FORT COLLINS, Colo. (CBS4) – New school assessment tests are going on this week across Colorado. The math and English tests gauge whether students in grades three through 11 meet academic standards, but some families are opting out of the tests.

Thousands of parents are giving schools official notice that their children will not take part — and students are protesting a system they say fails them.

“At the high school level we’re often tested on things that we aren’t learning,” Poudre High School senior Emma Campbell said.

Members of the Fort Collins student group called The Anti-Test want standardized assessments dropped until changes can be made.

“No one is asking, ‘How are we getting accurate data from these tests when half of the students are asleep?’ ” Poudre High School senior Anson MacKinney said.

After a school year’s-worth of movements against tests like PARCC, state educators say they will not to punish districts with low test turnout. But schools could still lose funding because Colorado is tied to a federal agreement that requires 95 percent participation.

“It shouldn’t come down to, ‘Oh my God, we’re going to lose funding.’ It should be a question as to why we’re losing funding for students that are sleeping on their tests,” MacKinney said.

The tests are meant to gauge the effectiveness of teaching from school to school. Colorado Lt. Gov. Joe Garcia, the former president of CSU-Pueblo, says fears over the tests are overblown.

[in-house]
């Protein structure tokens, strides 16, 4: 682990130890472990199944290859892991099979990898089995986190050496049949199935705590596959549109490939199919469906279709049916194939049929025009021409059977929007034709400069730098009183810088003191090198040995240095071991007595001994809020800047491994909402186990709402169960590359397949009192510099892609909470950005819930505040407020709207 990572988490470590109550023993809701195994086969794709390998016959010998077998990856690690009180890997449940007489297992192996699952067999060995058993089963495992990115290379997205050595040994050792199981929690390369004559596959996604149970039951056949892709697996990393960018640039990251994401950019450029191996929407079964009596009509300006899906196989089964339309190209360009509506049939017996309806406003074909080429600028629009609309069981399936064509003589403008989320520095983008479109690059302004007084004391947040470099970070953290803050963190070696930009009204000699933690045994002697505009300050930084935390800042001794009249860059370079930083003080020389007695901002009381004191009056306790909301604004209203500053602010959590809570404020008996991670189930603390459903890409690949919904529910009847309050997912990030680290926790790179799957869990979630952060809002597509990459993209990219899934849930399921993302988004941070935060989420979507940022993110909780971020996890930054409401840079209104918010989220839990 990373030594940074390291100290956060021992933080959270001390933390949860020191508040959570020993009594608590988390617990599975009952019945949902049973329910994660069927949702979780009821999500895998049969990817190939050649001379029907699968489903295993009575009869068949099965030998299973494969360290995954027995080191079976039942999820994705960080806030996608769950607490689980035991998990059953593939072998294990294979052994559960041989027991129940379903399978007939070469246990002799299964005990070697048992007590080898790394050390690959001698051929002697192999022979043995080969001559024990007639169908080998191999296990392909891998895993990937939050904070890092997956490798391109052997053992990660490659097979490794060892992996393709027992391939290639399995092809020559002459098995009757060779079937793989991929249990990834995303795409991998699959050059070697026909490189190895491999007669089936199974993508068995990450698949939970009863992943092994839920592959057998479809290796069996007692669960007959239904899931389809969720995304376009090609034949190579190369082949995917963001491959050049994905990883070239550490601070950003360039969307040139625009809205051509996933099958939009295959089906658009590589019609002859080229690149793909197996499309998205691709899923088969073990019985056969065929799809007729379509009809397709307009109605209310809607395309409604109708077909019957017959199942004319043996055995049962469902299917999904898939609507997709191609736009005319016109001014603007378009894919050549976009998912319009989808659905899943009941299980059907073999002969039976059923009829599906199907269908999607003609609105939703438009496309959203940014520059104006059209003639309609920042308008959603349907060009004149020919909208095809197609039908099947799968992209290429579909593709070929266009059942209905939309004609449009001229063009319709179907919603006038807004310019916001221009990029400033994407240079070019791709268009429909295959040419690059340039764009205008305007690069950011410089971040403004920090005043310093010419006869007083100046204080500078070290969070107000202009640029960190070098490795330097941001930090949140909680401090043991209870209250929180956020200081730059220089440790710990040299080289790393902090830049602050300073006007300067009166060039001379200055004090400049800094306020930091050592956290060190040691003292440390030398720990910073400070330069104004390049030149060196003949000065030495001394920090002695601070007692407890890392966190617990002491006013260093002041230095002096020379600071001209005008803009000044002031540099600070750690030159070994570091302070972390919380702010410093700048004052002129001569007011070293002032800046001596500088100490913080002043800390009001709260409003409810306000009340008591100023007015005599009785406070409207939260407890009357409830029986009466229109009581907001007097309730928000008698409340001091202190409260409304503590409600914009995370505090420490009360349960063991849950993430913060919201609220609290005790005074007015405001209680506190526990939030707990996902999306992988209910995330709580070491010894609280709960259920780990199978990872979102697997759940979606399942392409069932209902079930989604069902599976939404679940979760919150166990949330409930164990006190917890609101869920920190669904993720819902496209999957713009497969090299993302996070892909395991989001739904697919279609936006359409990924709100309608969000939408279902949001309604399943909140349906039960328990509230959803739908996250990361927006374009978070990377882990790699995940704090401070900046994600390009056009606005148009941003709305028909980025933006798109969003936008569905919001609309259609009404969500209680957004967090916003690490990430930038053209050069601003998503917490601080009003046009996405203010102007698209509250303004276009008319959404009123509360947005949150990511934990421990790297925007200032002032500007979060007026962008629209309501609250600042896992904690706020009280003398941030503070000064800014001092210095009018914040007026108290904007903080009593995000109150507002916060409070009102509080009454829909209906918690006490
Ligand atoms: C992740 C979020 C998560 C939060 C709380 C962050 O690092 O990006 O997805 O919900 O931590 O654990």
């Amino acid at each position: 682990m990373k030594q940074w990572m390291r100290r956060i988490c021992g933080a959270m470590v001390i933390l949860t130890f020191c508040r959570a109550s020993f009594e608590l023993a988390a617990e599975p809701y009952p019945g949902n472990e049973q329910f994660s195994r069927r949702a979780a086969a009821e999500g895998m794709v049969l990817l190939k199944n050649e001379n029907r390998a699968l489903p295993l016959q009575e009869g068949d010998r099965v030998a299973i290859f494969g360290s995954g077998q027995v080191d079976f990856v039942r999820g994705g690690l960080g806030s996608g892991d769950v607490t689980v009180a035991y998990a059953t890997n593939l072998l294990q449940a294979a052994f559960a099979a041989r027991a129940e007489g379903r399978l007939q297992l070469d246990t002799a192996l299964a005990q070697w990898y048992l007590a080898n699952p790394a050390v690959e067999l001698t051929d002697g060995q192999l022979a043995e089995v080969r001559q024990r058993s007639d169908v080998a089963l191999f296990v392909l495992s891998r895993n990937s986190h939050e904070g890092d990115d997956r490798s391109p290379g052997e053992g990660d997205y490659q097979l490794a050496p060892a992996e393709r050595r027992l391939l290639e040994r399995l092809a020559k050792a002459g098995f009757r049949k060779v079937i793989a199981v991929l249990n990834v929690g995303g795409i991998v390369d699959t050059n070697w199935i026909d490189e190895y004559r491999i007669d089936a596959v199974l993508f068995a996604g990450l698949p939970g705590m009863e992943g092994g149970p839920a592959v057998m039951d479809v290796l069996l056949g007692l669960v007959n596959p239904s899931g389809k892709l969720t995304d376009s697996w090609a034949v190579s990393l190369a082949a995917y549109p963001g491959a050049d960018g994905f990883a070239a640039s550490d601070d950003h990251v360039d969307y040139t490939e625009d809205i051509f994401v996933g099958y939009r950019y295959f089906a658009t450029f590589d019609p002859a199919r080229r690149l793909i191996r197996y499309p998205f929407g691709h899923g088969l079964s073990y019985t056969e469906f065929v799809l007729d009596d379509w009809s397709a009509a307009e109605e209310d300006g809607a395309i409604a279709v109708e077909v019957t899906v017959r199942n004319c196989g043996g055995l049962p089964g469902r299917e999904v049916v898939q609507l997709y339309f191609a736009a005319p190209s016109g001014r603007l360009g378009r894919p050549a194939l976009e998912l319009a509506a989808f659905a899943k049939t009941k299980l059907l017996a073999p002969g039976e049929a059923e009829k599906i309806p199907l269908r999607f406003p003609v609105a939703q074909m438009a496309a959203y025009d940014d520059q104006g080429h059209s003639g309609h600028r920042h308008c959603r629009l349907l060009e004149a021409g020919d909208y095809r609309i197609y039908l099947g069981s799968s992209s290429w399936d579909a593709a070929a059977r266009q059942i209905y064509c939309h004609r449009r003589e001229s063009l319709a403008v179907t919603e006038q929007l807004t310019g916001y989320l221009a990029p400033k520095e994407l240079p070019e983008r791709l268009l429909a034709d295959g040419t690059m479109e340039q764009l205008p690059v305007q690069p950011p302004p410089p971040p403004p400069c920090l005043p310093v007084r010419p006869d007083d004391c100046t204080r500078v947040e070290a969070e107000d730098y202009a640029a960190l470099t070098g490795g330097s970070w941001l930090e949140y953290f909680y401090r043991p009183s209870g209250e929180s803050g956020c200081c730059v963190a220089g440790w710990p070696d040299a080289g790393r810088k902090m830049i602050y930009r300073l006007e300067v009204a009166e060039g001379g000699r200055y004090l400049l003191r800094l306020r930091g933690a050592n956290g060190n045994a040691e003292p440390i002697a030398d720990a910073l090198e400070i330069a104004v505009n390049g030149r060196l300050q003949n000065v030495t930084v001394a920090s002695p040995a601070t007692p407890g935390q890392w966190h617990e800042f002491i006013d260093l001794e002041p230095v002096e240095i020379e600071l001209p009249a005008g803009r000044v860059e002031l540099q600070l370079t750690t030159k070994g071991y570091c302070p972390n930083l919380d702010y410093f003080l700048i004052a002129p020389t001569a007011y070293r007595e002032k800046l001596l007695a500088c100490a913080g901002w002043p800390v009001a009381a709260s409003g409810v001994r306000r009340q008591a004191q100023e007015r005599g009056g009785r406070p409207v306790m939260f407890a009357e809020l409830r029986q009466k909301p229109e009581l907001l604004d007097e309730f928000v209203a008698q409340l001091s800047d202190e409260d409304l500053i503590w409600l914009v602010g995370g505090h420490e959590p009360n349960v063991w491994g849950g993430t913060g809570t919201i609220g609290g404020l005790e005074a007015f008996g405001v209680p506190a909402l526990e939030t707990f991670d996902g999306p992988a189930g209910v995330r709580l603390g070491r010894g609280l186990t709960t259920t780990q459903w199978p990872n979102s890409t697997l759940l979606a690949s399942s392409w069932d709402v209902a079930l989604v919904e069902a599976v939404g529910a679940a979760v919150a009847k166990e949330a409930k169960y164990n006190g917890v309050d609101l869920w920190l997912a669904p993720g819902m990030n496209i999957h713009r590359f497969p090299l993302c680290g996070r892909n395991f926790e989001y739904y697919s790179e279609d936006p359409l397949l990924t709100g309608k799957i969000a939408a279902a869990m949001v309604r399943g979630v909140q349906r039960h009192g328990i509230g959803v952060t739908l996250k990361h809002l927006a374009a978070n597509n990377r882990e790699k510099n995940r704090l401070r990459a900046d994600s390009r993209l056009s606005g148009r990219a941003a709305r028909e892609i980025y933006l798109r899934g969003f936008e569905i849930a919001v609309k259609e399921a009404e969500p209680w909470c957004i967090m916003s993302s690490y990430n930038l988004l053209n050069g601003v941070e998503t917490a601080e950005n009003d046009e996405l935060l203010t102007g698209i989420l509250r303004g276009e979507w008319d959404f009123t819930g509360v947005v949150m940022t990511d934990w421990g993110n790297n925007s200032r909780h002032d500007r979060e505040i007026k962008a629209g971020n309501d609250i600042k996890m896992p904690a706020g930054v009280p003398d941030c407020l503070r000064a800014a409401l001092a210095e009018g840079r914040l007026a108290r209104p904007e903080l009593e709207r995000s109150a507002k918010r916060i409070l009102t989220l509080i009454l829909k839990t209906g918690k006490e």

“The testing that was developed by educators as a result of standards that we created here in our state for Colorado students because we want Colorado students to be competitive with students from all around the country,” Garcia said.

The test, which is taken online, breaks the tradition of standardized tests. It requires students to answer in a variety of forms instead of filling out bubbles. Supporters say opting out of the test could devalue the meaning of a Colorado education.

“What we’ve been trying to do as a state is ensure that a diploma from one district means as much as a diploma from another district,” Garcia said.

In a letter to parents released Monday, Denver Public Schools acknowledged that standardized tests are still too long, but said they are considerably better than they used to be.

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